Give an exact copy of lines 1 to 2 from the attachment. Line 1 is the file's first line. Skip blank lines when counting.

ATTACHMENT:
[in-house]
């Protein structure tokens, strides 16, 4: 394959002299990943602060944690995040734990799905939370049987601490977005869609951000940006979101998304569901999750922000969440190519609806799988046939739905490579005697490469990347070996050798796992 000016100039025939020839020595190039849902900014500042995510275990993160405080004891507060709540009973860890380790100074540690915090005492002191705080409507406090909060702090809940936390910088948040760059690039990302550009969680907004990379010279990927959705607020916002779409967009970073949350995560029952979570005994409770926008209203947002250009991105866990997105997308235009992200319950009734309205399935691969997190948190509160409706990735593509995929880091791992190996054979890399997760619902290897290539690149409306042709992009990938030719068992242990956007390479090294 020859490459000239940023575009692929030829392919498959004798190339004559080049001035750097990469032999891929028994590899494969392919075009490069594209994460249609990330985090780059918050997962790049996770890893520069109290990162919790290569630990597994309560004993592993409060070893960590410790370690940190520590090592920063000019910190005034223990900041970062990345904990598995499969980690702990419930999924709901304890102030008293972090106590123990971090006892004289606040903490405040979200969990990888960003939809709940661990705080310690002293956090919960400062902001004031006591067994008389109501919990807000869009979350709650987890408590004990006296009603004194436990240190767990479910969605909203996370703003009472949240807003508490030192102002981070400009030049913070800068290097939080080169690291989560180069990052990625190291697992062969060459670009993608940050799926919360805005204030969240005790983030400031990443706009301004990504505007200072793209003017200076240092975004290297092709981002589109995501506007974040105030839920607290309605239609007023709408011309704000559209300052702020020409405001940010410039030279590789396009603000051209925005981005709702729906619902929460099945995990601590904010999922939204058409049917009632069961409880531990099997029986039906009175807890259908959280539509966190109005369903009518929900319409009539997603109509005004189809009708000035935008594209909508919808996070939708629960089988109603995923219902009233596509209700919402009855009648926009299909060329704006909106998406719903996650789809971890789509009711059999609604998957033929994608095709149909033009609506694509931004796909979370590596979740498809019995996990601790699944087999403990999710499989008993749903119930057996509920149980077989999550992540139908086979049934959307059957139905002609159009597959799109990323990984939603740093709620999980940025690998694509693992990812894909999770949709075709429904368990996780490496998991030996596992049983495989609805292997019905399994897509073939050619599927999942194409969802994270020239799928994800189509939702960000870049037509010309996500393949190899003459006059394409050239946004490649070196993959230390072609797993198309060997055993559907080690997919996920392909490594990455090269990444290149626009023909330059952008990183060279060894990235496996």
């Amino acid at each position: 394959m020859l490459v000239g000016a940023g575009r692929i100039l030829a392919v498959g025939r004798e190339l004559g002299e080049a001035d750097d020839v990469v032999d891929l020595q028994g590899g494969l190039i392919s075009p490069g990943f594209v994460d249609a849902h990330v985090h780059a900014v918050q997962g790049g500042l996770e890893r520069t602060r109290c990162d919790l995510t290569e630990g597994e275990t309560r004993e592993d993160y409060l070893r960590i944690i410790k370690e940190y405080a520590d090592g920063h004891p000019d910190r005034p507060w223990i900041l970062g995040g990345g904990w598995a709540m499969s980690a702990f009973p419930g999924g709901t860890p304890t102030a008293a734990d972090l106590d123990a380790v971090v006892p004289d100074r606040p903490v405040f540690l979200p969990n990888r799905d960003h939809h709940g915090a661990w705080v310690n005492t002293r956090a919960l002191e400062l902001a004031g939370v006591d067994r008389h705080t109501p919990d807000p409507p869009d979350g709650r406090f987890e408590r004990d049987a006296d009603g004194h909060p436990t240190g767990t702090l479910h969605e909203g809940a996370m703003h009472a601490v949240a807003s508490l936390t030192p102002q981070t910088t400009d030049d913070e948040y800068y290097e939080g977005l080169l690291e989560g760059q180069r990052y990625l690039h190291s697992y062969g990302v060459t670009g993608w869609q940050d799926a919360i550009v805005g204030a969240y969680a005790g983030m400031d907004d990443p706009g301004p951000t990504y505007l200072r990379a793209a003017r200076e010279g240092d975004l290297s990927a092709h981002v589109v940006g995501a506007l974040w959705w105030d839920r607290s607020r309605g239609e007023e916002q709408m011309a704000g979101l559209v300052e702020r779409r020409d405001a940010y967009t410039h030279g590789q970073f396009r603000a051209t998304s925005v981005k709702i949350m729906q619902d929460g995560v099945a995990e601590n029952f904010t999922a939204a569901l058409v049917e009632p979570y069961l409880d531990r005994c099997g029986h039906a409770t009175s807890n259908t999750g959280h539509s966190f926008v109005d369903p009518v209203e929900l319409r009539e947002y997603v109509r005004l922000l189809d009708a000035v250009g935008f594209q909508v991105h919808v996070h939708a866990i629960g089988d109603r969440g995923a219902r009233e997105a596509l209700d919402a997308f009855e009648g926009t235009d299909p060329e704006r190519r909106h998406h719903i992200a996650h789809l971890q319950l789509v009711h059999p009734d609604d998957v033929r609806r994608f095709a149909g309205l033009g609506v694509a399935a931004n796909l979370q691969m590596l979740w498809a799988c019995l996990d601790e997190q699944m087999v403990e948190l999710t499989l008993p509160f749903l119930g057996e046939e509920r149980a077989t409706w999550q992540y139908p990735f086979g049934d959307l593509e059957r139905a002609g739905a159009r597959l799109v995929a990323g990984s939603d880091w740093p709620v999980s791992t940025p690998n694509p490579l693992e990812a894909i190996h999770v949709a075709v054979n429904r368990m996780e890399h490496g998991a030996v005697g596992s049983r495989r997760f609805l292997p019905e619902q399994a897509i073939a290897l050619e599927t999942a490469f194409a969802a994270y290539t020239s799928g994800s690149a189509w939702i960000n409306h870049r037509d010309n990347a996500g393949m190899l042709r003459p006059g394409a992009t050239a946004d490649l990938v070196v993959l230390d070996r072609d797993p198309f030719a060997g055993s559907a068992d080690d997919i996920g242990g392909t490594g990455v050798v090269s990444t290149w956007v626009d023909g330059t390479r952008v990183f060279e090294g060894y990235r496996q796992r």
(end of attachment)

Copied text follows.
[in-house]
């Protein structure tokens, strides 16, 4: 394959002299990943602060944690995040734990799905939370049987601490977005869609951000940006979101998304569901999750922000969440190519609806799988046939739905490579005697490469990347070996050798796992 000016100039025939020839020595190039849902900014500042995510275990993160405080004891507060709540009973860890380790100074540690915090005492002191705080409507406090909060702090809940936390910088948040760059690039990302550009969680907004990379010279990927959705607020916002779409967009970073949350995560029952979570005994409770926008209203947002250009991105866990997105997308235009992200319950009734309205399935691969997190948190509160409706990735593509995929880091791992190996054979890399997760619902290897290539690149409306042709992009990938030719068992242990956007390479090294 020859490459000239940023575009692929030829392919498959004798190339004559080049001035750097990469032999891929028994590899494969392919075009490069594209994460249609990330985090780059918050997962790049996770890893520069109290990162919790290569630990597994309560004993592993409060070893960590410790370690940190520590090592920063000019910190005034223990900041970062990345904990598995499969980690702990419930999924709901304890102030008293972090106590123990971090006892004289606040903490405040979200969990990888960003939809709940661990705080310690002293956090919960400062902001004031006591067994008389109501919990807000869009979350709650987890408590004990006296009603004194436990240190767990479910969605909203996370703003009472949240807003508490030192102002981070400009030049913070800068290097939080080169690291989560180069990052990625190291697992062969060459670009993608940050799926919360805005204030969240005790983030400031990443706009301004990504505007200072793209003017200076240092975004290297092709981002589109995501506007974040105030839920607290309605239609007023709408011309704000559209300052702020020409405001940010410039030279590789396009603000051209925005981005709702729906619902929460099945995990601590904010999922939204058409049917009632069961409880531990099997029986039906009175807890259908959280539509966190109005369903009518929900319409009539997603109509005004189809009708000035935008594209909508919808996070939708629960089988109603995923219902009233596509209700919402009855009648926009299909060329704006909106998406719903996650789809971890789509009711059999609604998957033929994608095709149909033009609506694509931004796909979370590596979740498809019995996990601790699944087999403990999710499989008993749903119930057996509920149980077989999550992540139908086979049934959307059957139905002609159009597959799109990323990984939603740093709620999980940025690998694509693992990812894909999770949709075709429904368990996780490496998991030996596992049983495989609805292997019905399994897509073939050619599927999942194409969802994270020239799928994800189509939702960000870049037509010309996500393949190899003459006059394409050239946004490649070196993959230390072609797993198309060997055993559907080690997919996920392909490594990455090269990444290149626009023909330059952008990183060279060894990235496996």